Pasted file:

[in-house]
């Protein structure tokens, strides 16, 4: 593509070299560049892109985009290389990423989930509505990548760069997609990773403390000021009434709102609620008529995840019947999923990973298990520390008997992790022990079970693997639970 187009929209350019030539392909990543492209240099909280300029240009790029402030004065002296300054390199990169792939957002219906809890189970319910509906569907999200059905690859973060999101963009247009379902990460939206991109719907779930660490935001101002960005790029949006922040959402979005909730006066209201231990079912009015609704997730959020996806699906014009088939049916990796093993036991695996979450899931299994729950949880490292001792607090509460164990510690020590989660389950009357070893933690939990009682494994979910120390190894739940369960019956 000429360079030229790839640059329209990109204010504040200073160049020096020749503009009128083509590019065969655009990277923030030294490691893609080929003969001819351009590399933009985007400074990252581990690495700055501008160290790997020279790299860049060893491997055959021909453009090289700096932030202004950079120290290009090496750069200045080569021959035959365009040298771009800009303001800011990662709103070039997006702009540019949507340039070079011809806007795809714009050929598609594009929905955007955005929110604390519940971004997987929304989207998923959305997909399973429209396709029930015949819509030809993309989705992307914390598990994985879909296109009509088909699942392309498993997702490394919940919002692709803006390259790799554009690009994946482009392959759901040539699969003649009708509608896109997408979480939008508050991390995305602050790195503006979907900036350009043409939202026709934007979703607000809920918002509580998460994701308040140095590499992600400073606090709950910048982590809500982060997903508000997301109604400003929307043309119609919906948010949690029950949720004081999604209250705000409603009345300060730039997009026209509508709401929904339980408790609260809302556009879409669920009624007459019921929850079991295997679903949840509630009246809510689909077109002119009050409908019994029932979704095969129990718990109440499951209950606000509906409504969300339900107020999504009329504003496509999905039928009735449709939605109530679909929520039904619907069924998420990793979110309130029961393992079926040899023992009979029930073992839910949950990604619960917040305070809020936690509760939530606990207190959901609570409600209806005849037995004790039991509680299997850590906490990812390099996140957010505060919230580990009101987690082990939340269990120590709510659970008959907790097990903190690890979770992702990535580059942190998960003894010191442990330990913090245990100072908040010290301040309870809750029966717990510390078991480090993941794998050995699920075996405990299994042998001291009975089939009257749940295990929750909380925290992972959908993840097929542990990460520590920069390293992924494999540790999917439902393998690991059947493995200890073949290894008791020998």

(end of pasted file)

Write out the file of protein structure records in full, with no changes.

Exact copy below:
[in-house]
């Protein structure tokens, strides 16, 4: 593509070299560049892109985009290389990423989930509505990548760069997609990773403390000021009434709102609620008529995840019947999923990973298990520390008997992790022990079970693997639970 187009929209350019030539392909990543492209240099909280300029240009790029402030004065002296300054390199990169792939957002219906809890189970319910509906569907999200059905690859973060999101963009247009379902990460939206991109719907779930660490935001101002960005790029949006922040959402979005909730006066209201231990079912009015609704997730959020996806699906014009088939049916990796093993036991695996979450899931299994729950949880490292001792607090509460164990510690020590989660389950009357070893933690939990009682494994979910120390190894739940369960019956 000429360079030229790839640059329209990109204010504040200073160049020096020749503009009128083509590019065969655009990277923030030294490691893609080929003969001819351009590399933009985007400074990252581990690495700055501008160290790997020279790299860049060893491997055959021909453009090289700096932030202004950079120290290009090496750069200045080569021959035959365009040298771009800009303001800011990662709103070039997006702009540019949507340039070079011809806007795809714009050929598609594009929905955007955005929110604390519940971004997987929304989207998923959305997909399973429209396709029930015949819509030809993309989705992307914390598990994985879909296109009509088909699942392309498993997702490394919940919002692709803006390259790799554009690009994946482009392959759901040539699969003649009708509608896109997408979480939008508050991390995305602050790195503006979907900036350009043409939202026709934007979703607000809920918002509580998460994701308040140095590499992600400073606090709950910048982590809500982060997903508000997301109604400003929307043309119609919906948010949690029950949720004081999604209250705000409603009345300060730039997009026209509508709401929904339980408790609260809302556009879409669920009624007459019921929850079991295997679903949840509630009246809510689909077109002119009050409908019994029932979704095969129990718990109440499951209950606000509906409504969300339900107020999504009329504003496509999905039928009735449709939605109530679909929520039904619907069924998420990793979110309130029961393992079926040899023992009979029930073992839910949950990604619960917040305070809020936690509760939530606990207190959901609570409600209806005849037995004790039991509680299997850590906490990812390099996140957010505060919230580990009101987690082990939340269990120590709510659970008959907790097990903190690890979770992702990535580059942190998960003894010191442990330990913090245990100072908040010290301040309870809750029966717990510390078991480090993941794998050995699920075996405990299994042998001291009975089939009257749940295990929750909380925290992972959908993840097929542990990460520590920069390293992924494999540790999917439902393998690991059947493995200890073949290894008791020998």